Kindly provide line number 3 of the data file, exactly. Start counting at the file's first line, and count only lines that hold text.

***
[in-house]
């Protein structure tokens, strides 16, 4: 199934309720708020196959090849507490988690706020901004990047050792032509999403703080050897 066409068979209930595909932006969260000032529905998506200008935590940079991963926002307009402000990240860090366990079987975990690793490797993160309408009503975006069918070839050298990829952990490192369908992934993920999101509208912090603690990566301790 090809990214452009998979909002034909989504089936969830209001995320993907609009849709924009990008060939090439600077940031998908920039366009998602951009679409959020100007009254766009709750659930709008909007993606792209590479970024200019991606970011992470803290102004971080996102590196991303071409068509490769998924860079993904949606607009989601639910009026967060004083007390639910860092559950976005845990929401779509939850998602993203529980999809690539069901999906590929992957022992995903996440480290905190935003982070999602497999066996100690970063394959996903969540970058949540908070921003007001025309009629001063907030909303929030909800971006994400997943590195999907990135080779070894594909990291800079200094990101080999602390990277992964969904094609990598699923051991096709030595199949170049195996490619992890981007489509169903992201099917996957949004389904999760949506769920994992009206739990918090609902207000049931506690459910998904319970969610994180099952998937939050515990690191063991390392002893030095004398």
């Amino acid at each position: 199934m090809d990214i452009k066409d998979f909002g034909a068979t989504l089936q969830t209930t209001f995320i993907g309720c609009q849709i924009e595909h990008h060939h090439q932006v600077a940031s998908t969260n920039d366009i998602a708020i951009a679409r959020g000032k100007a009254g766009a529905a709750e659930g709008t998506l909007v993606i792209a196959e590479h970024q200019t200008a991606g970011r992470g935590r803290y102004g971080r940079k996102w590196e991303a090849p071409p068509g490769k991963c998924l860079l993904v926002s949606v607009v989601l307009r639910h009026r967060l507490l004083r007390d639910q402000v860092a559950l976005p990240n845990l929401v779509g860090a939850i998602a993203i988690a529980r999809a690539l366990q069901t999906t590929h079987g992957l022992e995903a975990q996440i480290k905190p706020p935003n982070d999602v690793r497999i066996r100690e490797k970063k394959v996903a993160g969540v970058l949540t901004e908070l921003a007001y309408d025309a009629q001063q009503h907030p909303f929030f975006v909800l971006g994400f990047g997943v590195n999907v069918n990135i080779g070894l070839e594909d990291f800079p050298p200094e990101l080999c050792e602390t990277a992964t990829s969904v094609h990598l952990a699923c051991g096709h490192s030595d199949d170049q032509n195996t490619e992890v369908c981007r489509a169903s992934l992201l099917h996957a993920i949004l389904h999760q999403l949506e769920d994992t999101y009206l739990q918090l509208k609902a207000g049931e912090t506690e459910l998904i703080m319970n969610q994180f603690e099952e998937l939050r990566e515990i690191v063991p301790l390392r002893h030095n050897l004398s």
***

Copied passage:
């Amino acid at each position: 199934m090809d990214i452009k066409d998979f909002g034909a068979t989504l089936q969830t209930t209001f995320i993907g309720c609009q849709i924009e595909h990008h060939h090439q932006v600077a940031s998908t969260n920039d366009i998602a708020i951009a679409r959020g000032k100007a009254g766009a529905a709750e659930g709008t998506l909007v993606i792209a196959e590479h970024q200019t200008a991606g970011r992470g935590r803290y102004g971080r940079k996102w590196e991303a090849p071409p068509g490769k991963c998924l860079l993904v926002s949606v607009v989601l307009r639910h009026r967060l507490l004083r007390d639910q402000v860092a559950l976005p990240n845990l929401v779509g860090a939850i998602a993203i988690a529980r999809a690539l366990q069901t999906t590929h079987g992957l022992e995903a975990q996440i480290k905190p706020p935003n982070d999602v690793r497999i066996r100690e490797k970063k394959v996903a993160g969540v970058l949540t901004e908070l921003a007001y309408d025309a009629q001063q009503h907030p909303f929030f975006v909800l971006g994400f990047g997943v590195n999907v069918n990135i080779g070894l070839e594909d990291f800079p050298p200094e990101l080999c050792e602390t990277a992964t990829s969904v094609h990598l952990a699923c051991g096709h490192s030595d199949d170049q032509n195996t490619e992890v369908c981007r489509a169903s992934l992201l099917h996957a993920i949004l389904h999760q999403l949506e769920d994992t999101y009206l739990q918090l509208k609902a207000g049931e912090t506690e459910l998904i703080m319970n969610q994180f603690e099952e998937l939050r990566e515990i690191v063991p301790l390392r002893h030095n050897l004398s």